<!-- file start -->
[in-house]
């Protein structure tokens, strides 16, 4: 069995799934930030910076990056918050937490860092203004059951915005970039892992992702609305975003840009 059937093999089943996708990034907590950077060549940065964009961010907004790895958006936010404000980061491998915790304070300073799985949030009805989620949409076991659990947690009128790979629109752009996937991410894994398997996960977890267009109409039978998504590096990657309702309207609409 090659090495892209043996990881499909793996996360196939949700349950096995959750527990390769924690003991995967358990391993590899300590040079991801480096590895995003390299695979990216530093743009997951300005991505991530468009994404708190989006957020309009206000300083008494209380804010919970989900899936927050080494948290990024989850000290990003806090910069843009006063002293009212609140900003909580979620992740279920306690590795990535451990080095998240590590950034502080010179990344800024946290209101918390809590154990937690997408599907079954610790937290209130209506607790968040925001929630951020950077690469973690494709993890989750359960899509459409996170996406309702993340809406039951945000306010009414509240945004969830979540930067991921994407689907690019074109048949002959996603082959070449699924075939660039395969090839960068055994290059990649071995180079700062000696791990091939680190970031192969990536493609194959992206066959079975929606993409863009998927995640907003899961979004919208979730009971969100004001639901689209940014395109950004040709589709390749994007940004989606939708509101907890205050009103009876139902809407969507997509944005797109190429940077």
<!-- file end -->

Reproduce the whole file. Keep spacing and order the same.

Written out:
[in-house]
């Protein structure tokens, strides 16, 4: 069995799934930030910076990056918050937490860092203004059951915005970039892992992702609305975003840009 059937093999089943996708990034907590950077060549940065964009961010907004790895958006936010404000980061491998915790304070300073799985949030009805989620949409076991659990947690009128790979629109752009996937991410894994398997996960977890267009109409039978998504590096990657309702309207609409 090659090495892209043996990881499909793996996360196939949700349950096995959750527990390769924690003991995967358990391993590899300590040079991801480096590895995003390299695979990216530093743009997951300005991505991530468009994404708190989006957020309009206000300083008494209380804010919970989900899936927050080494948290990024989850000290990003806090910069843009006063002293009212609140900003909580979620992740279920306690590795990535451990080095998240590590950034502080010179990344800024946290209101918390809590154990937690997408599907079954610790937290209130209506607790968040925001929630951020950077690469973690494709993890989750359960899509459409996170996406309702993340809406039951945000306010009414509240945004969830979540930067991921994407689907690019074109048949002959996603082959070449699924075939660039395969090839960068055994290059990649071995180079700062000696791990091939680190970031192969990536493609194959992206066959079975929606993409863009998927995640907003899961979004919208979730009971969100004001639901689209940014395109950004040709589709390749994007940004989606939708509101907890205050009103009876139902809407969507997509944005797109190429940077």